You can sit in a building in West Coast Park in Singapore and get a reasonably clear view of America.
On one side, you can find a drive-thru fast food vendor with a full carpark, selling fries and burgers. On the other, you see a cafe nestled in the trees of one of the largest and nicest parks in the city.
Both are branches of an American multinational. The cafe food and coffee is tasty enough for a franchise; it’s easy to get worse food at more expense. The burgers are fresh.
Look right: Red state. Look left: Blue state. HBO / Fox. New York / Dallas. Thesis / antithesis.
Now, not only are these two eateries under the same roof, but they’re actually the same company – McDonald’s, and its McCafe offspring. (How it achieved a pocket monopoly with no neighbouring hawker centre is another question.)
When McDonald’s was founded, people mostly got paid to exercise. There were more blue collar, manual jobs. Cheap meat, from the first wave of agricultural mass production, was a welcome boon. Now we get paid to sit still at an office, and incomes have increased to a point where, in a rich or middle income country, it is easy to be poor and fat. It’s so easy it’s rather undesirable and déclassé – hence the backlash against fast food brands in recent years. Books and films like Fast Food Nation are as much passive economic data points as active shifters of public opinion. The threat of regulation shouldn’t be discounted, but is itself only made possible by a cultural shift.
So the popular palette has shifted, and a corporation that likes profit has shifted to match it. This hasn’t just happened on the cafe side, either. They have, for instance, healthier Happy Meals – same insidious toy hook, apple pieces instead of fries. Premium options are always good for businesses like McDonald’s with large rent and labour costs relative to the cost of their food. In the past this is why upsizing was useful. Now that leaves us terrified of being giant tubs of heart-seizuring lard, you have options like the Mighty Angus Burger, which is a more expensive cut of meat. “It’s a little bit fancy,” the Australian ad campaign runs.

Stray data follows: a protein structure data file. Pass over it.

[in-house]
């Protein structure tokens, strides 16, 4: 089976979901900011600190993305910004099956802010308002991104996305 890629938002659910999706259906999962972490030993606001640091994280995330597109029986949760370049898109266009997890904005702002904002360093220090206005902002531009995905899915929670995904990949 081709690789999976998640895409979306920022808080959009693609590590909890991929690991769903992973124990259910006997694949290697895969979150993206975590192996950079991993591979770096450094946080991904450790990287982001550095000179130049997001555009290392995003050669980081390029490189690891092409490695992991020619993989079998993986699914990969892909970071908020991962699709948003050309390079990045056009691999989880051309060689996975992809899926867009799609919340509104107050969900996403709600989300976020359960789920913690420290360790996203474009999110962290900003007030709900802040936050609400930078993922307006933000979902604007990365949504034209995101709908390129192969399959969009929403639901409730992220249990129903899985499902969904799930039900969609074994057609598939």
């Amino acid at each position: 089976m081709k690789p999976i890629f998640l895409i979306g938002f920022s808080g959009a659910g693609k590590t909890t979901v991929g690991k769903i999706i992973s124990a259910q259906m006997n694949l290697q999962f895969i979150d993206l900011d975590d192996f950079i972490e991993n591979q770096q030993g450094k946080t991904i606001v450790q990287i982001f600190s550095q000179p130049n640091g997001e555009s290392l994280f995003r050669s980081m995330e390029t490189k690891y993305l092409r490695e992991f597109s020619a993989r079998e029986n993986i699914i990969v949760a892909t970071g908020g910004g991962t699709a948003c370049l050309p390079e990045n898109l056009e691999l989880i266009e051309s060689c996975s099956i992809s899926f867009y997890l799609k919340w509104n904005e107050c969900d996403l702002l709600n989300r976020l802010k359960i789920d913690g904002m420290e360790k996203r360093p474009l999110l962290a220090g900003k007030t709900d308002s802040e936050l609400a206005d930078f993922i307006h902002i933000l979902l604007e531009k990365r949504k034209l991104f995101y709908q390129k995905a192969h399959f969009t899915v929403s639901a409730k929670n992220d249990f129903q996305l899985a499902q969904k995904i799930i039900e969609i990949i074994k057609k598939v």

Posh things have got cheaper and are more widely consumed. So cheap you can buy them at McDonald’s. This is now widespread. It’s almost the entire business model of Starbucks and Gucci. This was not so clearly the case during our journey from the Industrial Revolution. Things were often cheap and standard but not as nice as the craftware they replaced – at least what little you could afford. (Social poshness is a relative good and as scarce as ever.)
This is not an original observation, though the scale of it is, mayhaps, not appreciated enough. Marx, Schumpeter, or any economic historian could tell you about it. I asked an economist for the short technical name for it, and he replied “capitalism”.
Amusing as that is, capitalism drove price drops and standardization as much as it drove the current push to quality. I prefer the term mass gentrification. The process of luxurious unattainables becoming commodities.
For all the recent chatter of capitalism being destroyed by its own contradictions, I’m not quite sold. It has a history of transcending them.
“Are you having the thesis or the antithesis?” I asked, as my wife returned to the table at one tentacle of global McCapitalism. “The synthesis,” she said. “And it’s good.”